Each segment 320 i can be fixed to the frame 305 of the interface tower 300 e.g. by means of screws 330. For that purpose, each segment 320 i is provided on its upper side with a flange 340 i laterally extending over a body 350 i to be inserted into the respective recess 310 i.
Each flange 340 i comprises holes 360. For fixing the segment 320 i to the frame 305, the screws 330 are inserted into the holes 360 and screwed to the frame 305.
On its upper side, the interface tower 300 further comprises rods 370 for adjusting and fixing the interface tower 300 to the DUT-boards 30 (cf. FIG. 1).
The arrangement of the signal paths 120 and the ground contacts 130 in the segments 320 i is preferably provided in the same way as depicted in FIG. 2B. Each ground contact 120 contacts directly with the solid core of the body 350 i. Preferably, the body 350 i, at least for the segments 320 i with electrical contacts 120 and 130, is provided by a solid aluminum core.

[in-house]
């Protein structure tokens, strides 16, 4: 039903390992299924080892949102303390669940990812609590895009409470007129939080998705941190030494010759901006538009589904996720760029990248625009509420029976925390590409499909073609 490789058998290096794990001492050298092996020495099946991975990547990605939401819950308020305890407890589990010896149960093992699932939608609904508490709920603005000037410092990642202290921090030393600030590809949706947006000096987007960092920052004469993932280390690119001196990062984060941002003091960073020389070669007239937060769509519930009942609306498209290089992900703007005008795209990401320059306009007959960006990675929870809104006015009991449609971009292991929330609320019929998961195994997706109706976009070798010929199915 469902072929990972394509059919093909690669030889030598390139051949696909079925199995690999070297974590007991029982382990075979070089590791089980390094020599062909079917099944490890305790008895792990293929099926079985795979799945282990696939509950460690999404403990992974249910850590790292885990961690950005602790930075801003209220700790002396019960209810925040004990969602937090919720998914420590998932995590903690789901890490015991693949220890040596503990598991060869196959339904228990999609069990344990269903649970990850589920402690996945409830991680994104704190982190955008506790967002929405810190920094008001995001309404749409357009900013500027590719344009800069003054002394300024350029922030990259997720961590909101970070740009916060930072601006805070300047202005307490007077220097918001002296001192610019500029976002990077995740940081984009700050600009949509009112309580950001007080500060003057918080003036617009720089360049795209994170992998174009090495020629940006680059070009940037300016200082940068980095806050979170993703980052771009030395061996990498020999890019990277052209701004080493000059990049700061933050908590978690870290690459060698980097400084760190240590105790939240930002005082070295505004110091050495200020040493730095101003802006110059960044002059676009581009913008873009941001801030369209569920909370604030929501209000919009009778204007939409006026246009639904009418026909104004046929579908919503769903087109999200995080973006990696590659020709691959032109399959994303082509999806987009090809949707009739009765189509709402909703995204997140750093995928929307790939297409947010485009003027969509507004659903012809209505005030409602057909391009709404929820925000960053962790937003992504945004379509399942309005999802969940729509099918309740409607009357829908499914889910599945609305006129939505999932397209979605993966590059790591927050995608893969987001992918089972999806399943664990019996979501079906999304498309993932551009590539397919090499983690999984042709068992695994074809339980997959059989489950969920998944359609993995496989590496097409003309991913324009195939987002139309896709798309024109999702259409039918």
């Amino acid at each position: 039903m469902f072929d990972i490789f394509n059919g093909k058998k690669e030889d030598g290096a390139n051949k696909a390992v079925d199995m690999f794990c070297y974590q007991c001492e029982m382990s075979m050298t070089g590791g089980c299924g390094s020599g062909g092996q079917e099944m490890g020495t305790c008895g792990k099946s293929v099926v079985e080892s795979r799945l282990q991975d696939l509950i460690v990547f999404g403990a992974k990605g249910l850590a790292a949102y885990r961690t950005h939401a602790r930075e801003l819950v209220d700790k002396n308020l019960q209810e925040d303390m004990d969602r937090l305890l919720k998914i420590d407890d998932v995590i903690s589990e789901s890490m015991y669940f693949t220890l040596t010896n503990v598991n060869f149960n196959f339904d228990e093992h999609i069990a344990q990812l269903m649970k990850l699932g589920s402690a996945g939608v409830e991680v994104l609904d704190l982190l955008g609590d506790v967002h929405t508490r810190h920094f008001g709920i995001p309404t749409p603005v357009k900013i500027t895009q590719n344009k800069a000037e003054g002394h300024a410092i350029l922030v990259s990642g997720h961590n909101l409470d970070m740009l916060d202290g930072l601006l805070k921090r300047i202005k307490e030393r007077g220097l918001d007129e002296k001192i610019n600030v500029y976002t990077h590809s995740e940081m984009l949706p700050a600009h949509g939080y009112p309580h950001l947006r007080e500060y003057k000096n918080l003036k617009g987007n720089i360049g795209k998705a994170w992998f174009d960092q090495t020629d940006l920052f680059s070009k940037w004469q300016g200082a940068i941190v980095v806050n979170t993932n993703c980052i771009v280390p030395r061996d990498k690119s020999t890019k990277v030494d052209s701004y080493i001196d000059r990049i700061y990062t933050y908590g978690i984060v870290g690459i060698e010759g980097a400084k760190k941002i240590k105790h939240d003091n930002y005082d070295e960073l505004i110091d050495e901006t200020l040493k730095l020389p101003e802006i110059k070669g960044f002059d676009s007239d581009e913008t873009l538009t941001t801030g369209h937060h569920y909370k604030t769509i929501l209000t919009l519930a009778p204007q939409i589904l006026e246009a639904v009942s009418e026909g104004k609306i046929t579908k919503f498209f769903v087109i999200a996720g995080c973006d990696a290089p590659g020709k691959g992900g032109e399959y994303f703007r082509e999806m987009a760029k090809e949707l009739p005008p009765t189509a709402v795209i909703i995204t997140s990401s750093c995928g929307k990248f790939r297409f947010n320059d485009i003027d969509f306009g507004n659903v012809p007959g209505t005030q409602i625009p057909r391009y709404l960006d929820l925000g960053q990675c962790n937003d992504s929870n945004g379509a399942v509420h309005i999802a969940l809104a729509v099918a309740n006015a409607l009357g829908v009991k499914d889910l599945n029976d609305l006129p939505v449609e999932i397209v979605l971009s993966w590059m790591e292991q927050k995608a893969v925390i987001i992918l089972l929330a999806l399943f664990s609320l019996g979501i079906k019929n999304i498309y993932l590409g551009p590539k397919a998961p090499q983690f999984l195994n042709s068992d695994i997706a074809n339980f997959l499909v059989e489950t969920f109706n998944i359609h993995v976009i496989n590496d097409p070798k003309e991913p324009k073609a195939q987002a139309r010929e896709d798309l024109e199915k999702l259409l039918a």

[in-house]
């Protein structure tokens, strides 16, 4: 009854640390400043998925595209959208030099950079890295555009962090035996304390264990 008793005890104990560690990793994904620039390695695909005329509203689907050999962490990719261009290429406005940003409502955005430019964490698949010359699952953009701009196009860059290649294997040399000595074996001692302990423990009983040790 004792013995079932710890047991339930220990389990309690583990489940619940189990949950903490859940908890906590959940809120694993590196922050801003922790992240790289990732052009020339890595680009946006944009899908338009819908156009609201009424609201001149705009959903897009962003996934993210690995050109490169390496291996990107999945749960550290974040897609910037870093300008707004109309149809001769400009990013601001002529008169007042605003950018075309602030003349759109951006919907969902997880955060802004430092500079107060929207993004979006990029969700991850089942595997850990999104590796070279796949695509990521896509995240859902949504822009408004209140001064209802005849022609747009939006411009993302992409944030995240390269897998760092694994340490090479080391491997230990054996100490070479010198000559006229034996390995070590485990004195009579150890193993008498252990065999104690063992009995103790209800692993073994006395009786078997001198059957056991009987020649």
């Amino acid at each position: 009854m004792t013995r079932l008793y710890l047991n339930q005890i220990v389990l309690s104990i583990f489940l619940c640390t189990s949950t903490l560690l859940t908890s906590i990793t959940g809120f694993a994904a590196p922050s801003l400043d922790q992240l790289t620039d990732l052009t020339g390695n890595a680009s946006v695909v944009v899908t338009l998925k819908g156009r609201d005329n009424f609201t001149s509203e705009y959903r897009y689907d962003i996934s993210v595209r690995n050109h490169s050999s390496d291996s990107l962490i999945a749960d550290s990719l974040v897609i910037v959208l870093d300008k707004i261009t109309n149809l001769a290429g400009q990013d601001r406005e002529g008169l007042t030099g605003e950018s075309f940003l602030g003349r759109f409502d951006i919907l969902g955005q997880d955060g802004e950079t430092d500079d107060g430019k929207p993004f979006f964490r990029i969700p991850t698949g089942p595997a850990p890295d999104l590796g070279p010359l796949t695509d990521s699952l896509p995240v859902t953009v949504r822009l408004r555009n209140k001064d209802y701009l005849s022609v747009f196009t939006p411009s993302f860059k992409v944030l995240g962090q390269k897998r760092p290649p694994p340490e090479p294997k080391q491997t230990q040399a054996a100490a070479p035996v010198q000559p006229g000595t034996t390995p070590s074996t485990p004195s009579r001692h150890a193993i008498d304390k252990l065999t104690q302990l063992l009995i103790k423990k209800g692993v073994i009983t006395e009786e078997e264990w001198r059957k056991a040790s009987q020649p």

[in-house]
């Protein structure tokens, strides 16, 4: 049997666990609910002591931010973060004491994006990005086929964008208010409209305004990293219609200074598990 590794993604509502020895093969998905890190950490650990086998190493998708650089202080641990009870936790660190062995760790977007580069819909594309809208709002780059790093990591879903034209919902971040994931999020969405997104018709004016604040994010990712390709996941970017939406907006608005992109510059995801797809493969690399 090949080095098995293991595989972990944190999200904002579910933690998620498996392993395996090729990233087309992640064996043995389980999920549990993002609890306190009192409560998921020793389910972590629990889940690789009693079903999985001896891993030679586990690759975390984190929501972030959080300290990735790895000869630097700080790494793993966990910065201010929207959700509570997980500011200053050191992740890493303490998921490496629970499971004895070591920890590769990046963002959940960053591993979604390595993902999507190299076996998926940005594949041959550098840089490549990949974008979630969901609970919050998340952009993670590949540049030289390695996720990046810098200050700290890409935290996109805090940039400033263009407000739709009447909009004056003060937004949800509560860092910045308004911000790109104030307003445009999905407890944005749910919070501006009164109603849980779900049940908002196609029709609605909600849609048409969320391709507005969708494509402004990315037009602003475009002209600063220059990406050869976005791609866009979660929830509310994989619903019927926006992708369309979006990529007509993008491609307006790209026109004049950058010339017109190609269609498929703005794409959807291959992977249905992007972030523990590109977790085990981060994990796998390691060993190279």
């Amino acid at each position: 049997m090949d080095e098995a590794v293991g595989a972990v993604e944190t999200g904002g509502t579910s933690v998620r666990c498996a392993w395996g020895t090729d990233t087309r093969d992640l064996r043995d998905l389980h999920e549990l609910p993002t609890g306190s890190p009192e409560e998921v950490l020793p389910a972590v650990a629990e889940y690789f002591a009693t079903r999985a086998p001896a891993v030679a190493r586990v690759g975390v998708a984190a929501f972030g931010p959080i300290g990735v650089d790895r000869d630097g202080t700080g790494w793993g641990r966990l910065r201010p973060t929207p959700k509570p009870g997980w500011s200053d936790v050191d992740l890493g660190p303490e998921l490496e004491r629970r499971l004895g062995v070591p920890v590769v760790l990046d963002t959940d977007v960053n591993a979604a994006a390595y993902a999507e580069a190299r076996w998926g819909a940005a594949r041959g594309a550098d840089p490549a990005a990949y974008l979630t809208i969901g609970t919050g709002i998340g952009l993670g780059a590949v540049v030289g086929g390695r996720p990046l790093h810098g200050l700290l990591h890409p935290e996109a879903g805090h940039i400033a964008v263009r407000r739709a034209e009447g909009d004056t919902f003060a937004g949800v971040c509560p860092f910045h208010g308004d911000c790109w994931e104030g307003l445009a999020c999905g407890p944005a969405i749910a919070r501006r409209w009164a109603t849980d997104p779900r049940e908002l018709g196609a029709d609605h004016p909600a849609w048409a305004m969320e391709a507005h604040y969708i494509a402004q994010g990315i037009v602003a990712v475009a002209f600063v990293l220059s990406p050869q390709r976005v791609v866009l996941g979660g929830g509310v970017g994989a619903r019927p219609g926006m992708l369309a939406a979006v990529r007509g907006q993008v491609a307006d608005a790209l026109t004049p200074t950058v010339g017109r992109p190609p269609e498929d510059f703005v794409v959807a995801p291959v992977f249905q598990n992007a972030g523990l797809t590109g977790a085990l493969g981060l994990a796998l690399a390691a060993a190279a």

In a preferred embodiment, each segment 320 i is electrically insulated from the frame 305 and/or other segments 320 i. For that purpose, an insulating layer 400 (preferably an epoxy layer) is arranged between the flanges 340 i of the segments 320 i and the upper side of the frame 305. Between side walls 410 i around each segment 320 i and inner walls 420 i of each recess 310 i, an insulation might be provided e.g. by a coating over the outside walls 410 i and/or the outside walls 420 i of the frame 305. Alternatively or in addition thereto, an air gap (e.g. 0.5 mm) might be provided between the outside walls 410 i and 420 i of the segments 320 i and the recesses 310 i. Further insulation might be provided with respect of the mechanical fixing of the segments 320 i to the frame 305. Preferably the head of the screws 330 will only come in contact with an insulating layer 500 i (preferably an epoxy layer) provided on the top side of each segment 320 i (cf. in particular FIG. 2B), while the bodies of the screws 330 are spaced apart from the flange 340 i, so that no electrical contact will be provided by the screws 330 between the segments 320 i and the frame 305.